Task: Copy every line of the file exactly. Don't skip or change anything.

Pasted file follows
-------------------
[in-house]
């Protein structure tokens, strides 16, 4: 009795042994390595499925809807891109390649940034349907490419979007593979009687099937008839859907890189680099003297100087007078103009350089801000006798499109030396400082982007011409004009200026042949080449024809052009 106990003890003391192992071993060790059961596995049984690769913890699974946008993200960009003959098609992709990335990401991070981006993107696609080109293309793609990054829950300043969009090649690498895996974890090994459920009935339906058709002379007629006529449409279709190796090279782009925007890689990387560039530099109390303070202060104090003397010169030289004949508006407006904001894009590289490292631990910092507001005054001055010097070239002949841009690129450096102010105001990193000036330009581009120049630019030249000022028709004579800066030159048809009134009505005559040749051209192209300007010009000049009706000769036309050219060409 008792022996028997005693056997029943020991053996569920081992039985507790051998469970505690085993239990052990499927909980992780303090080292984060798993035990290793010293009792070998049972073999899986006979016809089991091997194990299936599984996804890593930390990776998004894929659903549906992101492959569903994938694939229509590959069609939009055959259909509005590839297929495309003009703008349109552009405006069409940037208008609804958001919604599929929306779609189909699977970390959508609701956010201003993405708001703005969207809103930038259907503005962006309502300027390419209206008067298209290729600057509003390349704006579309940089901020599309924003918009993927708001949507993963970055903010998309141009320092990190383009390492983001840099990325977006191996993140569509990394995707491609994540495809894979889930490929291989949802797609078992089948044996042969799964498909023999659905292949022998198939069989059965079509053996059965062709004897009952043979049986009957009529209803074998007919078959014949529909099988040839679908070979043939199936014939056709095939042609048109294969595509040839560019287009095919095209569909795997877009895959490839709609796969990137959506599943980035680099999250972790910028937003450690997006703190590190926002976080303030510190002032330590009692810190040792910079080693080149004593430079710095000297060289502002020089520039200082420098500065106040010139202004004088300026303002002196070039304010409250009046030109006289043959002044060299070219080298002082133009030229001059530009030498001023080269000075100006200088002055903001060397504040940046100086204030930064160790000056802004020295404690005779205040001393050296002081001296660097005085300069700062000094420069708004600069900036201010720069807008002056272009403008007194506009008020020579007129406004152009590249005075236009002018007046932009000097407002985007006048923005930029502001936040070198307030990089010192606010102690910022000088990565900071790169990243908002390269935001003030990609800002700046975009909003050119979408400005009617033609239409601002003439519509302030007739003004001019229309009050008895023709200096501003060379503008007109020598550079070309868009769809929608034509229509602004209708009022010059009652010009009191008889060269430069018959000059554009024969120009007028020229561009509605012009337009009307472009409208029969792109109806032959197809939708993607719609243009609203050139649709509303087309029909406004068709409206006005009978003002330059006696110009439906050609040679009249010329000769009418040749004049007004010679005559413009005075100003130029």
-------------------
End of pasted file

[in-house]
């Protein structure tokens, strides 16, 4: 009795042994390595499925809807891109390649940034349907490419979007593979009687099937008839859907890189680099003297100087007078103009350089801000006798499109030396400082982007011409004009200026042949080449024809052009 106990003890003391192992071993060790059961596995049984690769913890699974946008993200960009003959098609992709990335990401991070981006993107696609080109293309793609990054829950300043969009090649690498895996974890090994459920009935339906058709002379007629006529449409279709190796090279782009925007890689990387560039530099109390303070202060104090003397010169030289004949508006407006904001894009590289490292631990910092507001005054001055010097070239002949841009690129450096102010105001990193000036330009581009120049630019030249000022028709004579800066030159048809009134009505005559040749051209192209300007010009000049009706000769036309050219060409 008792022996028997005693056997029943020991053996569920081992039985507790051998469970505690085993239990052990499927909980992780303090080292984060798993035990290793010293009792070998049972073999899986006979016809089991091997194990299936599984996804890593930390990776998004894929659903549906992101492959569903994938694939229509590959069609939009055959259909509005590839297929495309003009703008349109552009405006069409940037208008609804958001919604599929929306779609189909699977970390959508609701956010201003993405708001703005969207809103930038259907503005962006309502300027390419209206008067298209290729600057509003390349704006579309940089901020599309924003918009993927708001949507993963970055903010998309141009320092990190383009390492983001840099990325977006191996993140569509990394995707491609994540495809894979889930490929291989949802797609078992089948044996042969799964498909023999659905292949022998198939069989059965079509053996059965062709004897009952043979049986009957009529209803074998007919078959014949529909099988040839679908070979043939199936014939056709095939042609048109294969595509040839560019287009095919095209569909795997877009895959490839709609796969990137959506599943980035680099999250972790910028937003450690997006703190590190926002976080303030510190002032330590009692810190040792910079080693080149004593430079710095000297060289502002020089520039200082420098500065106040010139202004004088300026303002002196070039304010409250009046030109006289043959002044060299070219080298002082133009030229001059530009030498001023080269000075100006200088002055903001060397504040940046100086204030930064160790000056802004020295404690005779205040001393050296002081001296660097005085300069700062000094420069708004600069900036201010720069807008002056272009403008007194506009008020020579007129406004152009590249005075236009002018007046932009000097407002985007006048923005930029502001936040070198307030990089010192606010102690910022000088990565900071790169990243908002390269935001003030990609800002700046975009909003050119979408400005009617033609239409601002003439519509302030007739003004001019229309009050008895023709200096501003060379503008007109020598550079070309868009769809929608034509229509602004209708009022010059009652010009009191008889060269430069018959000059554009024969120009007028020229561009509605012009337009009307472009409208029969792109109806032959197809939708993607719609243009609203050139649709509303087309029909406004068709409206006005009978003002330059006696110009439906050609040679009249010329000769009418040749004049007004010679005559413009005075100003130029």